How do you help someone experiencing substance abuse? What do you say? Let’s take a moment to look at these 2 perspectives on intervention:
Intervention as defined by Merriam-Webster:
“an occurrence in which a person with a problem (such as a drug addiction) is confronted by a group (as of friends or family members) whose purpose is to compel the person to acknowledge and deal with the problem”
“Intervention” described by Michael Scott, Regional Manager of Dunder Mifflin, Scranton
Transcription: ” An Intervention… it’s sort of hard to describe. But really it’s a coming together… it’s a surprise party for people who have addictions! And you get in their face and you scream at them and make them feel really badly about themselves. And then, they stop.”
Initiating a conversation about someone’s substance use of any kind can be very daunting. Maybe we anticipate how the person will react. Maybe we are afraid of upsetting the person. Maybe we just don’t have the ‘right’ words to say. Maybe you feel that approaching a person with a group of people will make a bigger impact. There are a lot of ‘maybes’ that will stop us from openly expressing concerns about a person’s substance use. It’s best to shy away from the idea that it needs to be like an episode of Intervention or Michael Scott’s ambush “surprise party” intervention. One person can make a huge impact on someone’s life. One person can #BeTheDifference.
Think back to the substance use section of Mental Health First Aid training. Let’s review a few Do’s and Don’ts for approaching these conversations.
- State observations using “I” statements
- Example: “John Doe, I notice that you haven’t been feeling well at work in the morning and I can smell alcohol.”
- Be open and honest
- Example: “Johnny Doe, when I look at your (insert social media outlet), I see cigarettes in almost every new post. I’m concerned about your well-being.”
- Acknowledge the feelings that may be causing substance use
- Example: “Jane Doe, I’ve noticed that the past few times we talk, I hear you say that work has been stressful and only X substance helps you wind down when you get home.” Sometimes when people feel like this for long periods of time, substance use increases. Sharing with someone you trust may be beneficial.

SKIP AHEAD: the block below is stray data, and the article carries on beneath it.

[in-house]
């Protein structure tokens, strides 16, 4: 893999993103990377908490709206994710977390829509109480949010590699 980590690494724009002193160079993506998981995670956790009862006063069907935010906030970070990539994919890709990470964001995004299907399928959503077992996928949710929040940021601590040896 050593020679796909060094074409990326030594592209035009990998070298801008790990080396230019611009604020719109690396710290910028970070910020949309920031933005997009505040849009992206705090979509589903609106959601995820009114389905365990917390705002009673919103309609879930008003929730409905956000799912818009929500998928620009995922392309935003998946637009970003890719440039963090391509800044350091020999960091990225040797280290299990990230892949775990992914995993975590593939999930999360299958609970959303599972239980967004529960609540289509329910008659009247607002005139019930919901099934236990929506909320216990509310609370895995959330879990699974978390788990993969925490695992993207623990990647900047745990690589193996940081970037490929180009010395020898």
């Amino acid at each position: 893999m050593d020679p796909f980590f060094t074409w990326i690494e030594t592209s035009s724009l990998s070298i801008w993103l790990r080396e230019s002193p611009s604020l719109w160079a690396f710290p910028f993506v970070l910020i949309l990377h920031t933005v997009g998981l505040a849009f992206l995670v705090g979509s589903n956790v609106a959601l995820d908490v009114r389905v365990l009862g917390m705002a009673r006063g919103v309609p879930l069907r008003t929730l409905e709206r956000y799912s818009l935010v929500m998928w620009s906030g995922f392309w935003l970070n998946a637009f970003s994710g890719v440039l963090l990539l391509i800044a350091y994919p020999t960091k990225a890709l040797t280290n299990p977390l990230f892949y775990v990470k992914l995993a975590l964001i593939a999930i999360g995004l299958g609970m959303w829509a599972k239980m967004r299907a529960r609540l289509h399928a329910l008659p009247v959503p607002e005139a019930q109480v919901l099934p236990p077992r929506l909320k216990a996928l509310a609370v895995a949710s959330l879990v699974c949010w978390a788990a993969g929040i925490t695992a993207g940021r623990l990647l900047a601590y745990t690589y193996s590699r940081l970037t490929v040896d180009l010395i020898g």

- Maintain realistic expectations
- Example: You’re working with Janey Doe to help her find a job. She has been in opioid use treatment for 2 months. She tells you that she had a really bad day yesterday, so she got 2 Oxycodone from a friend. — Janey will most likely have setbacks like the one above. Remain calm and ask her if she has talked to her treatment provider. Be supportive, while still encouraging her to continue with treatment. Remember the Stages of Change model we reviewed.
- Blame the person for having a SUD.
- Example: “John Doe wouldn’t be in this situation if he hadn’t starting hanging out with those friends of his.” — Though this may be true, there are deeper underlying issues that need to be addressed with professional help. As First Aiders, our purpose is to meet the person where they are and help them get to the appropriate help.
- Join someone in using the substance or use the substance around them
- Example: Jan Doe is trying to quit smoking cigarettes. When you step out for a smoke break, you invite her to talk to you while you smoke. It won’t hurt if she’s just watching you smoke. –Wrong! Sensory triggers are very impactful to the individual who associates those sights, smells, sounds, feelings, habits, etc. with using the substance.
- Try to “cure” the person
- Treatment will hopefully lead to recovery. But even after recovery is maintained, this does not mean that the person will completely get rid of addiction. There is no “cure”, but people can live fulfilling lives while in recovery.
About the Author:
Lauren Hultstrand is the Mental Health Project Coordinator at SC Thrive. She is currently providing Mental Health First Aid (MHFA) training at no cost to community members in Spartanburg County thanks to a generous Substance Abuse and Mental Health Services Administration (SAMHSA) grant. She works closely with the United Way of the Piedmont and intends to train 1,200 First Aiders by September 2018. To date, she has spent over 150 hours training in Mental Health First Aid courses.
Want to learn more about Mental Health First Aid? CLICK HERE